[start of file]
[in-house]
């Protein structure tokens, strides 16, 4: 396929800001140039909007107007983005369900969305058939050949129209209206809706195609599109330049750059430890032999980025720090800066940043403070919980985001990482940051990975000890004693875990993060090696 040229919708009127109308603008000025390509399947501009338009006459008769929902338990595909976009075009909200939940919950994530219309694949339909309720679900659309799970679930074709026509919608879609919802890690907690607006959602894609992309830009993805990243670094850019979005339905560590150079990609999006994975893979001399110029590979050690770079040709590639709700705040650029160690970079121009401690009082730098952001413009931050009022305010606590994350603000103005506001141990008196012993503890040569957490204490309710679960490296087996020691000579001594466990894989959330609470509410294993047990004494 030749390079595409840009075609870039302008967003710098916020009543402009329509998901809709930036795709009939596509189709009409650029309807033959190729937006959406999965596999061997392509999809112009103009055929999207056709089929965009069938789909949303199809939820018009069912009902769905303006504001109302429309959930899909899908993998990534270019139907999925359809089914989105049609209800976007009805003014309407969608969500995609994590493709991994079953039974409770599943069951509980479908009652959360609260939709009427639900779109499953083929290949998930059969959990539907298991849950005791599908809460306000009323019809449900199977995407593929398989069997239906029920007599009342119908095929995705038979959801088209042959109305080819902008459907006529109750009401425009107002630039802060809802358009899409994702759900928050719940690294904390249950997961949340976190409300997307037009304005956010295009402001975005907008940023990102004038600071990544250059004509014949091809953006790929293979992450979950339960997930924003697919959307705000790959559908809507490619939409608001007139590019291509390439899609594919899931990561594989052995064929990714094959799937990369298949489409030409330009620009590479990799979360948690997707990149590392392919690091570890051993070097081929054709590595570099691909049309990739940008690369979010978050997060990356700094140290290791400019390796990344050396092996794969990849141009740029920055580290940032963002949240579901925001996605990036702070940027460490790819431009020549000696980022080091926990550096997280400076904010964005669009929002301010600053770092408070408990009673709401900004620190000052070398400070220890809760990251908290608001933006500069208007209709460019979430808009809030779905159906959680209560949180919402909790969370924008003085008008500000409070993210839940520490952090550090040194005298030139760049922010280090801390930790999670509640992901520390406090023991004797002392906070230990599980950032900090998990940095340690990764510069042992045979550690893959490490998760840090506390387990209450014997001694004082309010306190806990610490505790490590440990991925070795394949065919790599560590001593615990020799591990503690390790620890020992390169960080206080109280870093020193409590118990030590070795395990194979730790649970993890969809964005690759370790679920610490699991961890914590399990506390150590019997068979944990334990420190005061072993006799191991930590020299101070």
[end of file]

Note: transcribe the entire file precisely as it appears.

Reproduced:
[in-house]
């Protein structure tokens, strides 16, 4: 396929800001140039909007107007983005369900969305058939050949129209209206809706195609599109330049750059430890032999980025720090800066940043403070919980985001990482940051990975000890004693875990993060090696 040229919708009127109308603008000025390509399947501009338009006459008769929902338990595909976009075009909200939940919950994530219309694949339909309720679900659309799970679930074709026509919608879609919802890690907690607006959602894609992309830009993805990243670094850019979005339905560590150079990609999006994975893979001399110029590979050690770079040709590639709700705040650029160690970079121009401690009082730098952001413009931050009022305010606590994350603000103005506001141990008196012993503890040569957490204490309710679960490296087996020691000579001594466990894989959330609470509410294993047990004494 030749390079595409840009075609870039302008967003710098916020009543402009329509998901809709930036795709009939596509189709009409650029309807033959190729937006959406999965596999061997392509999809112009103009055929999207056709089929965009069938789909949303199809939820018009069912009902769905303006504001109302429309959930899909899908993998990534270019139907999925359809089914989105049609209800976007009805003014309407969608969500995609994590493709991994079953039974409770599943069951509980479908009652959360609260939709009427639900779109499953083929290949998930059969959990539907298991849950005791599908809460306000009323019809449900199977995407593929398989069997239906029920007599009342119908095929995705038979959801088209042959109305080819902008459907006529109750009401425009107002630039802060809802358009899409994702759900928050719940690294904390249950997961949340976190409300997307037009304005956010295009402001975005907008940023990102004038600071990544250059004509014949091809953006790929293979992450979950339960997930924003697919959307705000790959559908809507490619939409608001007139590019291509390439899609594919899931990561594989052995064929990714094959799937990369298949489409030409330009620009590479990799979360948690997707990149590392392919690091570890051993070097081929054709590595570099691909049309990739940008690369979010978050997060990356700094140290290791400019390796990344050396092996794969990849141009740029920055580290940032963002949240579901925001996605990036702070940027460490790819431009020549000696980022080091926990550096997280400076904010964005669009929002301010600053770092408070408990009673709401900004620190000052070398400070220890809760990251908290608001933006500069208007209709460019979430808009809030779905159906959680209560949180919402909790969370924008003085008008500000409070993210839940520490952090550090040194005298030139760049922010280090801390930790999670509640992901520390406090023991004797002392906070230990599980950032900090998990940095340690990764510069042992045979550690893959490490998760840090506390387990209450014997001694004082309010306190806990610490505790490590440990991925070795394949065919790599560590001593615990020799591990503690390790620890020992390169960080206080109280870093020193409590118990030590070795395990194979730790649970993890969809964005690759370790679920610490699991961890914590399990506390150590019997068979944990334990420190005061072993006799191991930590020299101070």